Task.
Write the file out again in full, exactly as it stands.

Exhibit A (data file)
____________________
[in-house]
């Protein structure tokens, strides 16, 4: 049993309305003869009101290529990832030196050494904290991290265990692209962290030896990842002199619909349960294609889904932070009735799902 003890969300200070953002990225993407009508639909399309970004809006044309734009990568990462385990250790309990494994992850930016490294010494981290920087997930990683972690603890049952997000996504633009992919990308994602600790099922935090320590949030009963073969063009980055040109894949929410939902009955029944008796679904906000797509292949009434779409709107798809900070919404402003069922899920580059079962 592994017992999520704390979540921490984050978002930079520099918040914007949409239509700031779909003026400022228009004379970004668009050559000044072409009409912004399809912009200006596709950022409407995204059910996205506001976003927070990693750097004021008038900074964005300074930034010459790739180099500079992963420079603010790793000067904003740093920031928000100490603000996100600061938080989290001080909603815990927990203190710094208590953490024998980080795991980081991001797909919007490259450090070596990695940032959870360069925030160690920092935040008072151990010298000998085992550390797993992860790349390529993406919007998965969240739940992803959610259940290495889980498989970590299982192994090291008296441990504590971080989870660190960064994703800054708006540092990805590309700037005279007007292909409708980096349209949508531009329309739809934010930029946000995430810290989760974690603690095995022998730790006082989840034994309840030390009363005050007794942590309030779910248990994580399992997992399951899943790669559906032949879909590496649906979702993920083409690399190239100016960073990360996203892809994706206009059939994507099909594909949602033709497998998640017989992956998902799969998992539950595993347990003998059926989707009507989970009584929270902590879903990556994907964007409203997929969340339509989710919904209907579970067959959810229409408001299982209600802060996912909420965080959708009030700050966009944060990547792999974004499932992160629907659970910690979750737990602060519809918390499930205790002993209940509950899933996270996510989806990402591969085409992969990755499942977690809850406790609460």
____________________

[in-house]
């Protein structure tokens, strides 16, 4: 049993309305003869009101290529990832030196050494904290991290265990692209962290030896990842002199619909349960294609889904932070009735799902 003890969300200070953002990225993407009508639909399309970004809006044309734009990568990462385990250790309990494994992850930016490294010494981290920087997930990683972690603890049952997000996504633009992919990308994602600790099922935090320590949030009963073969063009980055040109894949929410939902009955029944008796679904906000797509292949009434779409709107798809900070919404402003069922899920580059079962 592994017992999520704390979540921490984050978002930079520099918040914007949409239509700031779909003026400022228009004379970004668009050559000044072409009409912004399809912009200006596709950022409407995204059910996205506001976003927070990693750097004021008038900074964005300074930034010459790739180099500079992963420079603010790793000067904003740093920031928000100490603000996100600061938080989290001080909603815990927990203190710094208590953490024998980080795991980081991001797909919007490259450090070596990695940032959870360069925030160690920092935040008072151990010298000998085992550390797993992860790349390529993406919007998965969240739940992803959610259940290495889980498989970590299982192994090291008296441990504590971080989870660190960064994703800054708006540092990805590309700037005279007007292909409708980096349209949508531009329309739809934010930029946000995430810290989760974690603690095995022998730790006082989840034994309840030390009363005050007794942590309030779910248990994580399992997992399951899943790669559906032949879909590496649906979702993920083409690399190239100016960073990360996203892809994706206009059939994507099909594909949602033709497998998640017989992956998902799969998992539950595993347990003998059926989707009507989970009584929270902590879903990556994907964007409203997929969340339509989710919904209907579970067959959810229409408001299982209600802060996912909420965080959708009030700050966009944060990547792999974004499932992160629907659970910690979750737990602060519809918390499930205790002993209940509950899933996270996510989806990402591969085409992969990755499942977690809850406790609460």